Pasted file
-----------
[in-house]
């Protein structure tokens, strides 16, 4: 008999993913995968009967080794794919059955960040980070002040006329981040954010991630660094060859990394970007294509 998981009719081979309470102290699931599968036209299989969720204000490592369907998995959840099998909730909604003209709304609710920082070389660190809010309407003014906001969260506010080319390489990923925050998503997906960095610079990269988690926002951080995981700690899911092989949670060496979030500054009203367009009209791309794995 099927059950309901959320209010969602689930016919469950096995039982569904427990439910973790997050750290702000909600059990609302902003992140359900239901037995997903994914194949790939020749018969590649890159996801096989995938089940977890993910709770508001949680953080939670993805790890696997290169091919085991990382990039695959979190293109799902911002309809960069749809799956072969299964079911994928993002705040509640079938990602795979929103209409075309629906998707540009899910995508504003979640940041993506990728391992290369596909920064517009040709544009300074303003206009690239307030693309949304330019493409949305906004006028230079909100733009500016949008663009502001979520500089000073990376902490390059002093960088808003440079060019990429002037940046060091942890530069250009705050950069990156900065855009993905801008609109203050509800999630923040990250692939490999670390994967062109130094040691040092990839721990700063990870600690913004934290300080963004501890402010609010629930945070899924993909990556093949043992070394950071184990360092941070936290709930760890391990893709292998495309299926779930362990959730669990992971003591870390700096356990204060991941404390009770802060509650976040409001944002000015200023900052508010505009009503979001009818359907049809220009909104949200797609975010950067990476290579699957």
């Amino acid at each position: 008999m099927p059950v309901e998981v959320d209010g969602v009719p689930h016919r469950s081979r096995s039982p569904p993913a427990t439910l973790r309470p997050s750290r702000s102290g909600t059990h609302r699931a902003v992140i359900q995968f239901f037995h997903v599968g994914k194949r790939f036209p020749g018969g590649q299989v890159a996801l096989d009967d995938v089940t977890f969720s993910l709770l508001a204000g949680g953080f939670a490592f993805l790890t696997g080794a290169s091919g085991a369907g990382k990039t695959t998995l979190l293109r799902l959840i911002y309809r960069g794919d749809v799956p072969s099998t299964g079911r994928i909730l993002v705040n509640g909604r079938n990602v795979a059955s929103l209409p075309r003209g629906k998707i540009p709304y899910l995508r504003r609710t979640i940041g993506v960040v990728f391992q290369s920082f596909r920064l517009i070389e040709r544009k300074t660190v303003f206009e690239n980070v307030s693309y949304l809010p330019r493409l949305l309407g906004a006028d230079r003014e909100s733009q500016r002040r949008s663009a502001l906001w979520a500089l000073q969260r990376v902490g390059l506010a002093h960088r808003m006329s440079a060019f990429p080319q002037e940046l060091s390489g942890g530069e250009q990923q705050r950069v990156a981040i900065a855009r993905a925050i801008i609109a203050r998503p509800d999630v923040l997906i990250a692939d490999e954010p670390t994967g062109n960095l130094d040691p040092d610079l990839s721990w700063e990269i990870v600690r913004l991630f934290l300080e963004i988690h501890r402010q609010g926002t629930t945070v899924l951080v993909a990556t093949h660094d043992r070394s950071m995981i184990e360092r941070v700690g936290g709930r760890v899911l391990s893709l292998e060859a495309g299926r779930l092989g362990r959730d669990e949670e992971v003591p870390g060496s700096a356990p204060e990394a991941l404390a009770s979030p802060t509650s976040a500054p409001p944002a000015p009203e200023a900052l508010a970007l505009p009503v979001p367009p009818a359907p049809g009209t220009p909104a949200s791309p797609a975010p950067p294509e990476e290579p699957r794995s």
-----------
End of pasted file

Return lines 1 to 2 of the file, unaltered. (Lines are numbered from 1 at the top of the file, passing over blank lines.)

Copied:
[in-house]
């Protein structure tokens, strides 16, 4: 008999993913995968009967080794794919059955960040980070002040006329981040954010991630660094060859990394970007294509 998981009719081979309470102290699931599968036209299989969720204000490592369907998995959840099998909730909604003209709304609710920082070389660190809010309407003014906001969260506010080319390489990923925050998503997906960095610079990269988690926002951080995981700690899911092989949670060496979030500054009203367009009209791309794995 099927059950309901959320209010969602689930016919469950096995039982569904427990439910973790997050750290702000909600059990609302902003992140359900239901037995997903994914194949790939020749018969590649890159996801096989995938089940977890993910709770508001949680953080939670993805790890696997290169091919085991990382990039695959979190293109799902911002309809960069749809799956072969299964079911994928993002705040509640079938990602795979929103209409075309629906998707540009899910995508504003979640940041993506990728391992290369596909920064517009040709544009300074303003206009690239307030693309949304330019493409949305906004006028230079909100733009500016949008663009502001979520500089000073990376902490390059002093960088808003440079060019990429002037940046060091942890530069250009705050950069990156900065855009993905801008609109203050509800999630923040990250692939490999670390994967062109130094040691040092990839721990700063990870600690913004934290300080963004501890402010609010629930945070899924993909990556093949043992070394950071184990360092941070936290709930760890391990893709292998495309299926779930362990959730669990992971003591870390700096356990204060991941404390009770802060509650976040409001944002000015200023900052508010505009009503979001009818359907049809220009909104949200797609975010950067990476290579699957």